The antioxidant and anticancer properties of chickpea water and chickpea polyphenol extracts in vitro

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Background and Objective: Chickpea is an essential legume, a staple food in many cultures, and contains nutrients with potential health benefits. The chickpea water/aquafaba (CPW) leached out after cooking is usually discarded, which may potentially have significant anticancer and other health-beneficial properties. This study compared the in vitro bioactivity of CPW with chickpea polyphenol extract (CPPE) to evaluate its impact on pathways of colorectal cancer progression and development. Findings: Morphological observation by APOPercentage, cell viability detection using a cytotoxic assay, and cell migration-scratch assay points to measure rate of metastasis were employed. Overall antioxidant activity of CPW and CPPE were measured using ABTS and DPPH free-radical assays. At 50 µg/mL concentration and above, both CPW and CPPE extracts significantly reduce cell viability in HT-29 colon cancer cell lines (p <.05). Moreover, a quantitative analysis of the extent of apoptosis demonstrated that at 250 and 500 μg/mL concentrations, both extracts induced significant apoptosis compared to the untreated control. Meanwhile, the cell migration scratch area decreases by 34.42% and 15.27% when treated with CPW and CPPE, respectively. Conclusion: CPW demonstrated comparable in vitro anticancer properties and antioxidant activity in colorectal cancer cells to CPPE. Further, in vivo studies are warranted to evaluate the physiological bioactivity of CPW and CPPE in targeting pathways of cancer development and progression. Significance and Novelty: Our results showed the water used for cooking chickpeas should not be discarded as it contains beneficial bioactive compounds.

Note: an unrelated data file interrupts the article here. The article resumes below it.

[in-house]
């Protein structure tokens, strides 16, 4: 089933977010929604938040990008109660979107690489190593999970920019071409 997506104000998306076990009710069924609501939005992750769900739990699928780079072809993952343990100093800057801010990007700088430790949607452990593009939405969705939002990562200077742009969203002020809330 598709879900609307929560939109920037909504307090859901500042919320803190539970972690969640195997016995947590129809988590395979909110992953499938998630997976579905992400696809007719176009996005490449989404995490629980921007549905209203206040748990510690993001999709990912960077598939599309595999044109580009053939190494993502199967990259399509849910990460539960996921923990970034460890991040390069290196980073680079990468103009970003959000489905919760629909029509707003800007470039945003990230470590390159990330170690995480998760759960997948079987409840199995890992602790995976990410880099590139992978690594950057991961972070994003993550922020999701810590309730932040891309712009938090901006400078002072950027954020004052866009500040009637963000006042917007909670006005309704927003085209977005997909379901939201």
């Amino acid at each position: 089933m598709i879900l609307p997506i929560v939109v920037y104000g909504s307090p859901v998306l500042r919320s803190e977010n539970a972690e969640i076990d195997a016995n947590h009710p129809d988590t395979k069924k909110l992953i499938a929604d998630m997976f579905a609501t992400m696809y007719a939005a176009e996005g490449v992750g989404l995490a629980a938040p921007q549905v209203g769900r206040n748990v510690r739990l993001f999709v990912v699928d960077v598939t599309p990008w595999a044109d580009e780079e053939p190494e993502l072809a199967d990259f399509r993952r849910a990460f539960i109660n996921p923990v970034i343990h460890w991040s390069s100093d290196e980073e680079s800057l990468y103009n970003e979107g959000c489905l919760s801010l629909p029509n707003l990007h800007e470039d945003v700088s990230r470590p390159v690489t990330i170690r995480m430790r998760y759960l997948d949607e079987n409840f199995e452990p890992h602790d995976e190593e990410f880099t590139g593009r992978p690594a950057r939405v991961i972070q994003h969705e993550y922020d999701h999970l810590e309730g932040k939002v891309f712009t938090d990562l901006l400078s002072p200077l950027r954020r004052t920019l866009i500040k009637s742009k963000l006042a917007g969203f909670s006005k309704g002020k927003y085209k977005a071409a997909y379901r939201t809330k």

Original languageEnglish
Pages (from-to)895-903
Number of pages9
JournalCereal Chemistry
Issue number4
Early online date12 Apr 2023
Publication statusPublished - 01 Jul 2023


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